Tinnitus Sufferers Experience With Ringing in the Ears

Updated on March 14, 2019
Glenn Stok profile image

Glenn Stok researches health-related issues he experiences, and he shares this knowledge to educate and inform those with similar concerns.

My tinnitus started in 2005, and at first, I could not deal with it. I thought to myself, "How can I go on with this constant ringing?"

When I first realized that I no longer had any quiet times, it freaked me out, and I couldn't imagine how I could live with it.

This article is an essay of my experience with doctors, information I learned from my research, and a review of how I'm dealing with it now. Feel free to skip to the sections that interest you.

  1. My Tinnitus Is an 8 kHz Whistle
  2. Dealing with Doctors
  3. How I Learned to Live with My Tinnitus
  4. How to Avoid Further Ear Damage
  5. A Couple of Theories
    • Is Tinnitus Triggered by Something Else?
    • Can Tinnitus Be Caused By Feedback or Crosstalk in the Brain?
  6. Types of Tinnitus
    • Objective and Subjective Tinnitus
    • Pulsatile Tinnitus
    • Somatic Tinnitus
  7. My Experience with Doctors
    • My ENT Doctor Did an Incorrect CT Scan
    • ENT Doctor Didn't Understand Subjective vs. Objective Tinnitus
    • Tinnitus Persists After Surgeon Severs Auditory Nerve
    • Are Doctors Willing to Learn From Patients?
  8. My Tinnitus Survey of Possible Related Causes


My Tinnitus Is an 8 kHz Whistle

Tinnitus is mainly known as a ringing in the ears. Some people experience other sounds, such as buzzing, whistling, static, beating sounds, or even roaring sounds.

Mine is an 8 kHz squeal, something similar to the whistling of a teakettle. I know the frequency of mine because when I had a hearing test, I could hear all frequencies going up a scale. When it reached 8 kHz, I realized it was matching my tinnitus. I couldn't tell if the 8 kHz test tone was on of off because my tinnitus was "on" all the time.

Once the test frequency went above 8 kHz, I started hearing it again. So it was blocked just at the range of my tinnitus. My doctor said I was deaf at that range. I think it was simply the fact that my tinnitus was making the same sound. I couldn't tell the difference and I failed to lift a finger to indicate when the doctor was creating the test tone at that frequency.

Humans can generally hear up to 22 kHz, although people over the age of 25 usually can't hear frequencies over 15kHz.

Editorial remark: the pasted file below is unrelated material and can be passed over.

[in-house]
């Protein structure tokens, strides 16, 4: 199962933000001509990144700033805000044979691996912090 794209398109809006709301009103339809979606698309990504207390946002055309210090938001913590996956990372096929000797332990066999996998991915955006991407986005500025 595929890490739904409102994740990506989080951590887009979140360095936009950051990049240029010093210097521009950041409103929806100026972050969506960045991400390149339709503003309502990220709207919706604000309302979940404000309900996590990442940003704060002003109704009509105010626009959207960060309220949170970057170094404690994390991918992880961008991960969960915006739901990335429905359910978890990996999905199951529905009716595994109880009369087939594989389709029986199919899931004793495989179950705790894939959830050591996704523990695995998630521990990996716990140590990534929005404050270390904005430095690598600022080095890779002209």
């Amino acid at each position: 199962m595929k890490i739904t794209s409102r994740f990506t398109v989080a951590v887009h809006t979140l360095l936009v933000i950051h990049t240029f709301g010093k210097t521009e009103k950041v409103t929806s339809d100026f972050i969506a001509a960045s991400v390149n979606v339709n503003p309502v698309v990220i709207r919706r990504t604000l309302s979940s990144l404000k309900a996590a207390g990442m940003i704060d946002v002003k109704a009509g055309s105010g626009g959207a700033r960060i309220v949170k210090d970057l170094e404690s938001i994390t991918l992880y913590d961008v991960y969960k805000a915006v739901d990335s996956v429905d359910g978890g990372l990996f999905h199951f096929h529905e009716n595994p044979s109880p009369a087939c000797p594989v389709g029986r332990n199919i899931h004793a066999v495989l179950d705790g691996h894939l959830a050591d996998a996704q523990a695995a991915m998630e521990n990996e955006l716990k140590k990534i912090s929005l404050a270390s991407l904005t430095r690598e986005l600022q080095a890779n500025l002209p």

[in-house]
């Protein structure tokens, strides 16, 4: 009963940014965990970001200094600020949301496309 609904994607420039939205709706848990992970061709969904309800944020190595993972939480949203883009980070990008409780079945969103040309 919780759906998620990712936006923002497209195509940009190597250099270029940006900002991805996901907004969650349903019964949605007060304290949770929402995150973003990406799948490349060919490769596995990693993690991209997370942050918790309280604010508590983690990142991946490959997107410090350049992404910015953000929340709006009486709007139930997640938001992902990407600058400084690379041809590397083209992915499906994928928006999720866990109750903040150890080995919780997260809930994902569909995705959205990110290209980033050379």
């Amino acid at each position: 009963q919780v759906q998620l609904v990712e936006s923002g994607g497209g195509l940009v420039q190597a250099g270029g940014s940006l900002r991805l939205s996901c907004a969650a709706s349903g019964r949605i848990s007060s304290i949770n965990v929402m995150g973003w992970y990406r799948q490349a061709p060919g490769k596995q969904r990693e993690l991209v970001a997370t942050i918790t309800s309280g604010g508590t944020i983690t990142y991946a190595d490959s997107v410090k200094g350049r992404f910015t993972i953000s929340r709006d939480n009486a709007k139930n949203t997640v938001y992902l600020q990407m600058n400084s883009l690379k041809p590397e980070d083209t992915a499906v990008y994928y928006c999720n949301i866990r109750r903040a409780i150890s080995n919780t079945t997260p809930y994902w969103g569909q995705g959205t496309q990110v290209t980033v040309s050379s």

I feel like I have no problem hearing. I'm just missing the frequency correlating with my tinnitus. I hear human speech just fine since it is at a lower frequency range.

Dealing with Doctors

I went to a lot of doctors when my tinnitus first started bothering me in 2005. They all said they can cure it, but none ever understood what was happening. Some of them made mistakes with tests and some became belligerent when I knew more than they did.

An honest doctor would admit this wasn't their specialty. I am sure they are very good at what they do. However, they shouldn't take on patients with ailments they have not studied.

Little is known about tinnitus. Many doctors claim to understand it, and in my experience they just end up wasting everyone's time and money.

Although this may not be true for all doctors, I have found a pattern among those who I had seen for my condition. This is not beneficial to patients suffering from tinnitus and it just makes things more frustrating.

I learned that it's important to do your due diligence with finding a doctor who understands tinnitus. I made the mistake of trusting that my primary physician is sending me to helpful doctors. He didn't know anything about tinnitus himself, so how could he choose the right specialist?

I'll talk more about my experience with doctors later in this article.

How I Learned to Live with My Tinnitus

I never found a cure. I tried all sorts of remedies sold on the market. I even had kept a journal of foods I ate to see if there was a common thread between what I ate and the loudness of my tinnitus. This was to determine if it might be due to a food allergy. Every time I thought I found something, it failed the test at another time. My findings were always inconsistent.

I had tried using white noise generators1, but they never helped much. Some people swear by them, so it's worth a try. In my case, I gave up using anything that makes noise.